For a trading nation to have massive defence cuts and to have a Navy that is badly broken—I have not even begun to talk about submarines, but I will in a moment—is a high-risk situation. Indeed, this year defence spending as a share of GDP is 1.56 per cent of GDP. We were last at 1.56 per cent of GDP in 1938. But it gets better—or worse as the case may be, depending on your political outlook. Next year we go to 1.49 per cent of GDP. We were last at that level in 1937. It is funny, isn't it—this government has taken us back to defence expenditure levels comparable to 1937 and 1938 as a share of gross domestic product? We all know what happened very quickly thereafter: we needed a lot of ships, we needed a lot of soldiers and we needed a lot of aircraft, all of which we virtually had to rely on the United States for. This government is putting us in exactly the same position.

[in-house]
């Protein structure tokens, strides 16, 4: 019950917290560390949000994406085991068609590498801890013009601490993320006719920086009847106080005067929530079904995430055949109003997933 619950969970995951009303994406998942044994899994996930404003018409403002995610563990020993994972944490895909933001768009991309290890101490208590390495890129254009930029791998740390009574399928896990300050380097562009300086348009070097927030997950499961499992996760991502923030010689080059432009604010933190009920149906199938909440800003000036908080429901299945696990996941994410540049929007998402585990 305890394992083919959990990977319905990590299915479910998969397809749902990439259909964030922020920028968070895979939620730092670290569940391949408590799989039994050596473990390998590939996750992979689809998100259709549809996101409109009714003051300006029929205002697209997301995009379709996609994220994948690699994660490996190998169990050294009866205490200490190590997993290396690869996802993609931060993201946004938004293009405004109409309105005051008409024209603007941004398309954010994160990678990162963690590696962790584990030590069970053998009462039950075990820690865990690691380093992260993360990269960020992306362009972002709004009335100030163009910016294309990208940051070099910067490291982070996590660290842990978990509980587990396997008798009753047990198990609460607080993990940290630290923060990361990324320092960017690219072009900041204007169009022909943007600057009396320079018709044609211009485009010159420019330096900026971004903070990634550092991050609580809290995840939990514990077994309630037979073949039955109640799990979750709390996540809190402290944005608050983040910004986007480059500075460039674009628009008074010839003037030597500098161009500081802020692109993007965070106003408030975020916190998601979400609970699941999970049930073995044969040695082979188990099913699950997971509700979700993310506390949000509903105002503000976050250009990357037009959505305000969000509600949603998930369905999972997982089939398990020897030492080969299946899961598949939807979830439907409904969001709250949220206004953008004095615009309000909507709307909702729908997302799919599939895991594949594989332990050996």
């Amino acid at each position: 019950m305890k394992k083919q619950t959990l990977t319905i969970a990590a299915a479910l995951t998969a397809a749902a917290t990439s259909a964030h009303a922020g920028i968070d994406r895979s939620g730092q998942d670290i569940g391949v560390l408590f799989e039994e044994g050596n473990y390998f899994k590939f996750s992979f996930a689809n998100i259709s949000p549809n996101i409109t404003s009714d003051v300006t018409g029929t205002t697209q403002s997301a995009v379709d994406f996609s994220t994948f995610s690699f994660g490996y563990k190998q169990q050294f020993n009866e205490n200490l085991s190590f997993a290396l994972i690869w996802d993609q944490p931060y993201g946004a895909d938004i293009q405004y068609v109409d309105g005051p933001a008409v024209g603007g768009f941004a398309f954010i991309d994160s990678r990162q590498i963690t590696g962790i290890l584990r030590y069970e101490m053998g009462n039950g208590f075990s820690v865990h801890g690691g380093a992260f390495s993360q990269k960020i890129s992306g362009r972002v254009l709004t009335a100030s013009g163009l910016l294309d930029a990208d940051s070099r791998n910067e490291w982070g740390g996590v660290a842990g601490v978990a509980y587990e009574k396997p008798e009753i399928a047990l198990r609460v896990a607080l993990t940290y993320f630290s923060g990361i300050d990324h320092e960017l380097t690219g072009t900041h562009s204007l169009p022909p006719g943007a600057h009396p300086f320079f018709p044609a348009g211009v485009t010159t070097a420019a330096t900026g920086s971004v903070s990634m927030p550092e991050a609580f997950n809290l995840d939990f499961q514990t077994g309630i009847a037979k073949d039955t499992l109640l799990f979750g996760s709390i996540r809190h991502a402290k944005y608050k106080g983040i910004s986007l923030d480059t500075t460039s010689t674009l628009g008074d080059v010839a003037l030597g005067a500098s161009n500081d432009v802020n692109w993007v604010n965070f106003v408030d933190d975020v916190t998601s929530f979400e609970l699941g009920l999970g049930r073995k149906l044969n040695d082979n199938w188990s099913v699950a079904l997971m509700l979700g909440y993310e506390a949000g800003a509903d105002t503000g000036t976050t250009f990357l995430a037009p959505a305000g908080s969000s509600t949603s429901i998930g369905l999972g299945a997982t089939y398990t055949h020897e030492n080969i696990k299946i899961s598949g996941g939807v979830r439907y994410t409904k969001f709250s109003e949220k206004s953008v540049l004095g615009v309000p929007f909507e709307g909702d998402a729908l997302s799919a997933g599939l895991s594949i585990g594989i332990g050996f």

Let us have a look at the Joint Strike Fighter. We signed up to the fifth-generation Joint Strike Fighter because it is a regionally dominant aircraft. It has phenomenal radar capability. It functions beyond visual range. It can detect a vertical launch at 800 nautical miles. We were supposed to buy 14 planes this year but we have bought two. The whole program, as set out in 2009, is stumbling and bumbling along in limbo. We have the P3C Orion aircraft—a beautiful aircraft that has served our country very well in terms of maritime surveillance. The fact is it is a 1959 design. Almost every other country operating this aircraft has had to spend money rewinging the aircraft because its airframe is so old. We are supposed to be acquiring the P8A to replace it. These are really very important considerations that require clear planning and a clear outlook, but what have we got from this government? The need to rewrite a white paper within about three years of having done a detailed one. The whole space is in utter confusion.